THE MIRACLE WORKER: Classic Drama Featured at Steel River

by Walter Bender

Sometimes I think it’s very risky for any theatre to do the classic pieces. Audiences have preconceived notions of what they will be seeing, and at the very least know the storyline, so it’s difficult to surprise or thrill the audience. However, when it’s done well, audiences will be very engaged, and will respond enthusiastically. Such is the case with the current production at Steel River Playhouse, THE MIRACLE WORKER.

THE MIRACLE WORKER is the story of Helen Keller, a girl who was struck blind and deaf at a very early age by fever. As a result of years of pity, being spoiled by her family and a lack of discipline, Helen becomes almost feral, a wild, angry child, prone to throwing temper tantrums. Her family, after many unsuccessful attempts to get help for her, hire Annie Sullivan to be a governess and teacher. Annie herself was blind at one time, and due to her difficult early life is headstrong and willful, often finding herself at odds with the Keller family, particularly Captain Keller, Helen’s father. After many trials and frustrations, Annie wins over the family, and eventually Helen.

Ginger Fries as Kate Keller, Zoe Muller as Helen Keller. (Photo credit: John Daggett)

There are two separate elements to this production, the physical and the emotional. From the emotional level, the production was beautiful. The characters had a great understanding of their motivations, the hidden layers of love/frustration, and portrayed them very well. Carl Heyde (Captain Keller) impressed me with his ability to display the softer side of a very hard man, always in command, yet the frustrations of Helen’s impairment so draining him. Ginger Fries (Kate Keller) is the doting mother, devoted to her daughter yet able to go against maternal instinct when necessary to allow Annie to try to reach Helen. Philp Seader (James) is appropriately sarcastic and bitter, dealing with his resentment of Kate and the alienation of his father. And then there are Annie and Helen…

Carly Fried (Annie) was spot-on in her portrayal. She was able to show the headstrong side of Annie without being overbearing. Her accent was consistent, and did not distract the audience from the story. And the memory scenes with Jimmy (Liam Keenan) were beautifully directed and performed. Zoe Muller (Helen) was equally skilled in her portrayal. She showed the anger and craftiness of Helen beautifully, and the transition to the frightened child in an unfamiliar environment was very well done.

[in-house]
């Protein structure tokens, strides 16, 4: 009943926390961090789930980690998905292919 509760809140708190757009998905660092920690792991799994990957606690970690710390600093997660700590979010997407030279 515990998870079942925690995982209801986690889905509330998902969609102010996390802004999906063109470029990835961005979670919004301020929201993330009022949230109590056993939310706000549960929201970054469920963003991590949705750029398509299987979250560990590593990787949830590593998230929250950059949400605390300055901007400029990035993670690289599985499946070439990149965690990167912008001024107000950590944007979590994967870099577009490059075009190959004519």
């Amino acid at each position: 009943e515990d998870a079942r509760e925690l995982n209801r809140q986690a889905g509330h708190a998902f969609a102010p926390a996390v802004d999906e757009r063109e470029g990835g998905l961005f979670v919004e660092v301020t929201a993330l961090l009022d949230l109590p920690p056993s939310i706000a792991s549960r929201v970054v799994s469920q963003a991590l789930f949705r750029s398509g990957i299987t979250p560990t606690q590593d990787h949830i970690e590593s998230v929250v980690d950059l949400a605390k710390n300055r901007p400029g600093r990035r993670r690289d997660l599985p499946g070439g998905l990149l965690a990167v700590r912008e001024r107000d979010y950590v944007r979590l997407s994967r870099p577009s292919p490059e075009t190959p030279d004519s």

While the emotional side of the production was wonderful, there was some unevenness to the physical side. The set has a cutaway door in the center of the set…the front door of the Keller residence. This is necessary as the set is designed so there are no sight line issues. However, the cast repeatedly did not help the audience with the illusion, as they used the cut off top of the door to open and close it instead of the door handle…a small thing that detracts from the suspension of disbelief. Also, some of the activity got a bit repetitive. For instance, when Helen was throwing a tantrum, she tended to repeat 3 different moves and didn’t vary them in style or intensity. Another issue was the scene where Annie confronts Helen for the first time to eat from her own plate…the final element of that scene is teaching Helen to fold her napkin. I’m not sure whether that was inadvertently skipped over or downplayed in the performance I saw, but it’s such a vital element (mentioned several times thereafter) it needs to be more of a moment of triumph for Annie.

Even so, this is a beautiful production. I’ve seen many productions of this property, and even with that background, the scene with Annie and Helen at the water pump at the very end brought a very-real tear to my eye. THE MIRACLE WORKER will make you laugh, make you cry, and show you the courage of two very special women.

by William Gibson
Directed by Neal Newman
October 23 – November 2, 2014
Steel River Playhouse
24 E High Street
Pottstown, PA 19464

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